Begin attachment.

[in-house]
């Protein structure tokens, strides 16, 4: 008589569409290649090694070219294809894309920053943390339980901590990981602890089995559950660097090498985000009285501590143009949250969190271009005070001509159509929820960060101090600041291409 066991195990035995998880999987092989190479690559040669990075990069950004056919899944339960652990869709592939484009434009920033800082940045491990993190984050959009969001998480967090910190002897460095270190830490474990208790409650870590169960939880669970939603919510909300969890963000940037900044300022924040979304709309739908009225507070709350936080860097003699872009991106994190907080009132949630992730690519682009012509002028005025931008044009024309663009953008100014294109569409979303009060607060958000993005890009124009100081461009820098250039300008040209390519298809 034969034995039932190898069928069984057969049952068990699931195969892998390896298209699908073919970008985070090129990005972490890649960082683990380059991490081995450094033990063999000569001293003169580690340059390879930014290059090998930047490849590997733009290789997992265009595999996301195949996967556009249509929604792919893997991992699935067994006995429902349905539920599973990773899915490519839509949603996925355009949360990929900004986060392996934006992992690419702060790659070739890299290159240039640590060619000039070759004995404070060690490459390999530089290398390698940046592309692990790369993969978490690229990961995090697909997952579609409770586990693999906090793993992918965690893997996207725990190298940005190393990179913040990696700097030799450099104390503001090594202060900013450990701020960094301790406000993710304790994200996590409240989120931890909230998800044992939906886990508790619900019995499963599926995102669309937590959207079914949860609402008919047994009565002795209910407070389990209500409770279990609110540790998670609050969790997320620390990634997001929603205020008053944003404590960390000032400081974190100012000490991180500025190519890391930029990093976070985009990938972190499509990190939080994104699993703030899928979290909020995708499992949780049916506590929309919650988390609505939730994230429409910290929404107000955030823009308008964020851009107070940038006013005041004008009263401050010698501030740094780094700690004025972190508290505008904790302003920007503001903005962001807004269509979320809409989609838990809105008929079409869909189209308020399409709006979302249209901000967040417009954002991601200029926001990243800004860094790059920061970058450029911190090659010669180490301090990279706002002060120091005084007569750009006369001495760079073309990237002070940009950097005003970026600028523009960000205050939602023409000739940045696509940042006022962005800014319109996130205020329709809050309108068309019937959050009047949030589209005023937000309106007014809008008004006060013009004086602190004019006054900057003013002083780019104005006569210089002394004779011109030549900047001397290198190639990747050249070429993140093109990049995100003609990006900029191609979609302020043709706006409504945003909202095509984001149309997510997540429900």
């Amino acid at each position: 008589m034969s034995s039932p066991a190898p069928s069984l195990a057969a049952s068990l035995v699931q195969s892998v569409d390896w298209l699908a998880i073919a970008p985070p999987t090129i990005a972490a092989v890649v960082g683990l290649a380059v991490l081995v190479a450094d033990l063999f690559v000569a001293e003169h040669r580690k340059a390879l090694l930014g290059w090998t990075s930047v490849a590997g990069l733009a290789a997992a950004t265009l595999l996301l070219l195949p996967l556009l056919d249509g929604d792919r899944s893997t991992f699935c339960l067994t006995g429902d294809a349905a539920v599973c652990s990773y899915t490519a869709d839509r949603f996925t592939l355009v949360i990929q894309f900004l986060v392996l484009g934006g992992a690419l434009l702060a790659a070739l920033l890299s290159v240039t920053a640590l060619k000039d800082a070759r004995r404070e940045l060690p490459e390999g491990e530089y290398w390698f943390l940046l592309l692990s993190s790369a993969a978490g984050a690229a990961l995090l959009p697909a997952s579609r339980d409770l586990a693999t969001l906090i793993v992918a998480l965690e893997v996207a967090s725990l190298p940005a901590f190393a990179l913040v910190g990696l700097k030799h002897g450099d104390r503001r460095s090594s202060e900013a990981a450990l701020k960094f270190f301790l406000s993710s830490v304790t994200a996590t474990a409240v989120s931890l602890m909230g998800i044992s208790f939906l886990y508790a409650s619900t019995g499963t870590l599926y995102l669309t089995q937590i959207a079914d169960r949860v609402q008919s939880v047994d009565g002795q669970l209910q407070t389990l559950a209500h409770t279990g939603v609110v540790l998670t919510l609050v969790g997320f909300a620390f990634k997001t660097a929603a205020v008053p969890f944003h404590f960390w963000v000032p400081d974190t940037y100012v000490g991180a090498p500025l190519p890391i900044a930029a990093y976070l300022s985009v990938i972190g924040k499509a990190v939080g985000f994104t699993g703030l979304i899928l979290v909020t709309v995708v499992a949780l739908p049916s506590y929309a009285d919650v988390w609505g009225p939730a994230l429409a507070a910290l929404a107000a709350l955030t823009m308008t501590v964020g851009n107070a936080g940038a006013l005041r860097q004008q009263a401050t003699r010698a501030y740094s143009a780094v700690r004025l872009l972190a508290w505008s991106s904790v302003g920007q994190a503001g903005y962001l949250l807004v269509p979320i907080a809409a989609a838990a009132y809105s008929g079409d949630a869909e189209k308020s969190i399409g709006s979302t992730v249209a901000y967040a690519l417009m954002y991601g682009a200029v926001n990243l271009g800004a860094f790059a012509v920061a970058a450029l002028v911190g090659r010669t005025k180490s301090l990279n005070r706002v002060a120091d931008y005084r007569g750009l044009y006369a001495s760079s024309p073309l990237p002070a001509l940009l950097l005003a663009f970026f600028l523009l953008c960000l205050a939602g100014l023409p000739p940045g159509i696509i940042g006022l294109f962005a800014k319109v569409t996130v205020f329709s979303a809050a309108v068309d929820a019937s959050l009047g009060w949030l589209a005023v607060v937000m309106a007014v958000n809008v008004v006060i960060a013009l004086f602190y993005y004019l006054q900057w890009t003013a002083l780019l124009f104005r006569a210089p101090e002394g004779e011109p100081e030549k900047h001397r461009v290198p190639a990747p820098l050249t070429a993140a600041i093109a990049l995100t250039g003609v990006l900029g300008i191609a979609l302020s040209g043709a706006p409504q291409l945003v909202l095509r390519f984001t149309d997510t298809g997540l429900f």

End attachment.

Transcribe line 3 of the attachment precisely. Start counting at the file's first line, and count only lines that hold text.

């Amino acid at each position: 008589m034969s034995s039932p066991a190898p069928s069984l195990a057969a049952s068990l035995v699931q195969s892998v569409d390896w298209l699908a998880i073919a970008p985070p999987t090129i990005a972490a092989v890649v960082g683990l290649a380059v991490l081995v190479a450094d033990l063999f690559v000569a001293e003169h040669r580690k340059a390879l090694l930014g290059w090998t990075s930047v490849a590997g990069l733009a290789a997992a950004t265009l595999l996301l070219l195949p996967l556009l056919d249509g929604d792919r899944s893997t991992f699935c339960l067994t006995g429902d294809a349905a539920v599973c652990s990773y899915t490519a869709d839509r949603f996925t592939l355009v949360i990929q894309f900004l986060v392996l484009g934006g992992a690419l434009l702060a790659a070739l920033l890299s290159v240039t920053a640590l060619k000039d800082a070759r004995r404070e940045l060690p490459e390999g491990e530089y290398w390698f943390l940046l592309l692990s993190s790369a993969a978490g984050a690229a990961l995090l959009p697909a997952s579609r339980d409770l586990a693999t969001l906090i793993v992918a998480l965690e893997v996207a967090s725990l190298p940005a901590f190393a990179l913040v910190g990696l700097k030799h002897g450099d104390r503001r460095s090594s202060e900013a990981a450990l701020k960094f270190f301790l406000s993710s830490v304790t994200a996590t474990a409240v989120s931890l602890m909230g998800i044992s208790f939906l886990y508790a409650s619900t019995g499963t870590l599926y995102l669309t089995q937590i959207a079914d169960r949860v609402q008919s939880v047994d009565g002795q669970l209910q407070t389990l559950a209500h409770t279990g939603v609110v540790l998670t919510l609050v969790g997320f909300a620390f990634k997001t660097a929603a205020v008053p969890f944003h404590f960390w963000v000032p400081d974190t940037y100012v000490g991180a090498p500025l190519p890391i900044a930029a990093y976070l300022s985009v990938i972190g924040k499509a990190v939080g985000f994104t699993g703030l979304i899928l979290v909020t709309v995708v499992a949780l739908p049916s506590y929309a009285d919650v988390w609505g009225p939730a994230l429409a507070a910290l929404a107000a709350l955030t823009m308008t501590v964020g851009n107070a936080g940038a006013l005041r860097q004008q009263a401050t003699r010698a501030y740094s143009a780094v700690r004025l872009l972190a508290w505008s991106s904790v302003g920007q994190a503001g903005y962001l949250l807004v269509p979320i907080a809409a989609a838990a009132y809105s008929g079409d949630a869909e189209k308020s969190i399409g709006s979302t992730v249209a901000y967040a690519l417009m954002y991601g682009a200029v926001n990243l271009g800004a860094f790059a012509v920061a970058a450029l002028v911190g090659r010669t005025k180490s301090l990279n005070r706002v002060a120091d931008y005084r007569g750009l044009y006369a001495s760079s024309p073309l990237p002070a001509l940009l950097l005003a663009f970026f600028l523009l953008c960000l205050a939602g100014l023409p000739p940045g159509i696509i940042g006022l294109f962005a800014k319109v569409t996130v205020f329709s979303a809050a309108v068309d929820a019937s959050l009047g009060w949030l589209a005023v607060v937000m309106a007014v958000n809008v008004v006060i960060a013009l004086f602190y993005y004019l006054q900057w890009t003013a002083l780019l124009f104005r006569a210089p101090e002394g004779e011109p100081e030549k900047h001397r461009v290198p190639a990747p820098l050249t070429a993140a600041i093109a990049l995100t250039g003609v990006l900029g300008i191609a979609l302020s040209g043709a706006p409504q291409l945003v909202l095509r390519f984001t149309d997510t298809g997540l429900f």